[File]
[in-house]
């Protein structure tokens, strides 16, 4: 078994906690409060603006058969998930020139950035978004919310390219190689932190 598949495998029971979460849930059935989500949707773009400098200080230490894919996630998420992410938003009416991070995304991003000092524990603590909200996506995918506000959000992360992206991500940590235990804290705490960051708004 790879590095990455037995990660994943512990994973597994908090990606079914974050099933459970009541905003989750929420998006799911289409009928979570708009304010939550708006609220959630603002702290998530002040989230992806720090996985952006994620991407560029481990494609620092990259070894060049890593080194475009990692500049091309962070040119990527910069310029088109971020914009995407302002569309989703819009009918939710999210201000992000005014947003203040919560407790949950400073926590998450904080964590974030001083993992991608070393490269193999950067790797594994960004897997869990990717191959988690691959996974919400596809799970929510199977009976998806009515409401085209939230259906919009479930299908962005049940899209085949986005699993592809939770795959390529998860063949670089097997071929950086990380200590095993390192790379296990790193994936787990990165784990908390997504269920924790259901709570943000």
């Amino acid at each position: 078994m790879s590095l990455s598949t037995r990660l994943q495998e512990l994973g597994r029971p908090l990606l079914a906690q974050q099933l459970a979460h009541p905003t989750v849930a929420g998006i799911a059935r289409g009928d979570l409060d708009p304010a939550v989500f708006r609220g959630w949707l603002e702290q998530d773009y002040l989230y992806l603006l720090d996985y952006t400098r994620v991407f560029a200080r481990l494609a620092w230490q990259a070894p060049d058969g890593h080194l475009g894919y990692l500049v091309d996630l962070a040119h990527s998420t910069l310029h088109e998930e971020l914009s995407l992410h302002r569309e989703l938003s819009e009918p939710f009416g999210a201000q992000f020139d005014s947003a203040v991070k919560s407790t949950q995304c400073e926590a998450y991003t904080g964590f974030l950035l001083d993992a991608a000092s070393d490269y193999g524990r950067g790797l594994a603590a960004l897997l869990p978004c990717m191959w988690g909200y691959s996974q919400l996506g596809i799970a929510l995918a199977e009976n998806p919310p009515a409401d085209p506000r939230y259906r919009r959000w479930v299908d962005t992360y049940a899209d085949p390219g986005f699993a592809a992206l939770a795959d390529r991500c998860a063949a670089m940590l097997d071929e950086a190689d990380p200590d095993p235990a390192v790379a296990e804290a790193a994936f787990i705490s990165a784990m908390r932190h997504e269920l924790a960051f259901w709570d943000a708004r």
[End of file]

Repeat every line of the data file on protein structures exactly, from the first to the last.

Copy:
[in-house]
């Protein structure tokens, strides 16, 4: 078994906690409060603006058969998930020139950035978004919310390219190689932190 598949495998029971979460849930059935989500949707773009400098200080230490894919996630998420992410938003009416991070995304991003000092524990603590909200996506995918506000959000992360992206991500940590235990804290705490960051708004 790879590095990455037995990660994943512990994973597994908090990606079914974050099933459970009541905003989750929420998006799911289409009928979570708009304010939550708006609220959630603002702290998530002040989230992806720090996985952006994620991407560029481990494609620092990259070894060049890593080194475009990692500049091309962070040119990527910069310029088109971020914009995407302002569309989703819009009918939710999210201000992000005014947003203040919560407790949950400073926590998450904080964590974030001083993992991608070393490269193999950067790797594994960004897997869990990717191959988690691959996974919400596809799970929510199977009976998806009515409401085209939230259906919009479930299908962005049940899209085949986005699993592809939770795959390529998860063949670089097997071929950086990380200590095993390192790379296990790193994936787990990165784990908390997504269920924790259901709570943000």
């Amino acid at each position: 078994m790879s590095l990455s598949t037995r990660l994943q495998e512990l994973g597994r029971p908090l990606l079914a906690q974050q099933l459970a979460h009541p905003t989750v849930a929420g998006i799911a059935r289409g009928d979570l409060d708009p304010a939550v989500f708006r609220g959630w949707l603002e702290q998530d773009y002040l989230y992806l603006l720090d996985y952006t400098r994620v991407f560029a200080r481990l494609a620092w230490q990259a070894p060049d058969g890593h080194l475009g894919y990692l500049v091309d996630l962070a040119h990527s998420t910069l310029h088109e998930e971020l914009s995407l992410h302002r569309e989703l938003s819009e009918p939710f009416g999210a201000q992000f020139d005014s947003a203040v991070k919560s407790t949950q995304c400073e926590a998450y991003t904080g964590f974030l950035l001083d993992a991608a000092s070393d490269y193999g524990r950067g790797l594994a603590a960004l897997l869990p978004c990717m191959w988690g909200y691959s996974q919400l996506g596809i799970a929510l995918a199977e009976n998806p919310p009515a409401d085209p506000r939230y259906r919009r959000w479930v299908d962005t992360y049940a899209d085949p390219g986005f699993a592809a992206l939770a795959d390529r991500c998860a063949a670089m940590l097997d071929e950086a190689d990380p200590d095993p235990a390192v790379a296990e804290a790193a994936f787990i705490s990165a784990m908390r932190h997504e269920l924790a960051f259901w709570d943000a708004r």